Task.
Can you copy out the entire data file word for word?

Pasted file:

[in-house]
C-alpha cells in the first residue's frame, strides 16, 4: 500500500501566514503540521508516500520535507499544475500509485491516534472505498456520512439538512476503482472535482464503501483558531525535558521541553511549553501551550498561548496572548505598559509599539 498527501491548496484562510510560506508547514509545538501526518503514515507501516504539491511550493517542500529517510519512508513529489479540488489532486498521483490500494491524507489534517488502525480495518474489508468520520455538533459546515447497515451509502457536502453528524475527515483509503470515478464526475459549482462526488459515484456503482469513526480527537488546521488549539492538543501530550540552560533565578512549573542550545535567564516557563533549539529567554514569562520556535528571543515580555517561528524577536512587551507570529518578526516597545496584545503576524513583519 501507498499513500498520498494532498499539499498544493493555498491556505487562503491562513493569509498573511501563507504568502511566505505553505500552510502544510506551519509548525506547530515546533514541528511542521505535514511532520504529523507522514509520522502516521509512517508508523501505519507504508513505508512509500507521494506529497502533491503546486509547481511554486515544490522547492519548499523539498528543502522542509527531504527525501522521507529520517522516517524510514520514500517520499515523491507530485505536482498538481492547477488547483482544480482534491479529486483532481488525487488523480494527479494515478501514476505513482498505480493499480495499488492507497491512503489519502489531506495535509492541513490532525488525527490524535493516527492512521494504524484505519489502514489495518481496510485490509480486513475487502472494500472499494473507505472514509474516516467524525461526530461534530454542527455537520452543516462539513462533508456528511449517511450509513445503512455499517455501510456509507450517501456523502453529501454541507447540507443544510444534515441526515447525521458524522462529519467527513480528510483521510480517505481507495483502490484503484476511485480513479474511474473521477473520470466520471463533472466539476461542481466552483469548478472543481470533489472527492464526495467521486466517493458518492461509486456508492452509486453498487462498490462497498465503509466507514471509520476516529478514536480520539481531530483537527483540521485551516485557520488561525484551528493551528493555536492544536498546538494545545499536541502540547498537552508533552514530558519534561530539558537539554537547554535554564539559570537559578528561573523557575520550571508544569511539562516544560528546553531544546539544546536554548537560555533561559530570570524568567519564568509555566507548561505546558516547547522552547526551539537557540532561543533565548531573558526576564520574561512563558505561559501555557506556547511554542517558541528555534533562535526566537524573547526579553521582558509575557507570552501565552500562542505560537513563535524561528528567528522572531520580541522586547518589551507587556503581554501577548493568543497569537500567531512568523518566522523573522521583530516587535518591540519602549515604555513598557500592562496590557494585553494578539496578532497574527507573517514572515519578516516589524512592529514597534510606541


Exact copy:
[in-house]
C-alpha cells in the first residue's frame, strides 16, 4: 500500500501566514503540521508516500520535507499544475500509485491516534472505498456520512439538512476503482472535482464503501483558531525535558521541553511549553501551550498561548496572548505598559509599539 498527501491548496484562510510560506508547514509545538501526518503514515507501516504539491511550493517542500529517510519512508513529489479540488489532486498521483490500494491524507489534517488502525480495518474489508468520520455538533459546515447497515451509502457536502453528524475527515483509503470515478464526475459549482462526488459515484456503482469513526480527537488546521488549539492538543501530550540552560533565578512549573542550545535567564516557563533549539529567554514569562520556535528571543515580555517561528524577536512587551507570529518578526516597545496584545503576524513583519 501507498499513500498520498494532498499539499498544493493555498491556505487562503491562513493569509498573511501563507504568502511566505505553505500552510502544510506551519509548525506547530515546533514541528511542521505535514511532520504529523507522514509520522502516521509512517508508523501505519507504508513505508512509500507521494506529497502533491503546486509547481511554486515544490522547492519548499523539498528543502522542509527531504527525501522521507529520517522516517524510514520514500517520499515523491507530485505536482498538481492547477488547483482544480482534491479529486483532481488525487488523480494527479494515478501514476505513482498505480493499480495499488492507497491512503489519502489531506495535509492541513490532525488525527490524535493516527492512521494504524484505519489502514489495518481496510485490509480486513475487502472494500472499494473507505472514509474516516467524525461526530461534530454542527455537520452543516462539513462533508456528511449517511450509513445503512455499517455501510456509507450517501456523502453529501454541507447540507443544510444534515441526515447525521458524522462529519467527513480528510483521510480517505481507495483502490484503484476511485480513479474511474473521477473520470466520471463533472466539476461542481466552483469548478472543481470533489472527492464526495467521486466517493458518492461509486456508492452509486453498487462498490462497498465503509466507514471509520476516529478514536480520539481531530483537527483540521485551516485557520488561525484551528493551528493555536492544536498546538494545545499536541502540547498537552508533552514530558519534561530539558537539554537547554535554564539559570537559578528561573523557575520550571508544569511539562516544560528546553531544546539544546536554548537560555533561559530570570524568567519564568509555566507548561505546558516547547522552547526551539537557540532561543533565548531573558526576564520574561512563558505561559501555557506556547511554542517558541528555534533562535526566537524573547526579553521582558509575557507570552501565552500562542505560537513563535524561528528567528522572531520580541522586547518589551507587556503581554501577548493568543497569537500567531512568523518566522523573522521583530516587535518591540519602549515604555513598557500592562496590557494585553494578539496578532497574527507573517514572515519578516516589524512592529514597534510606541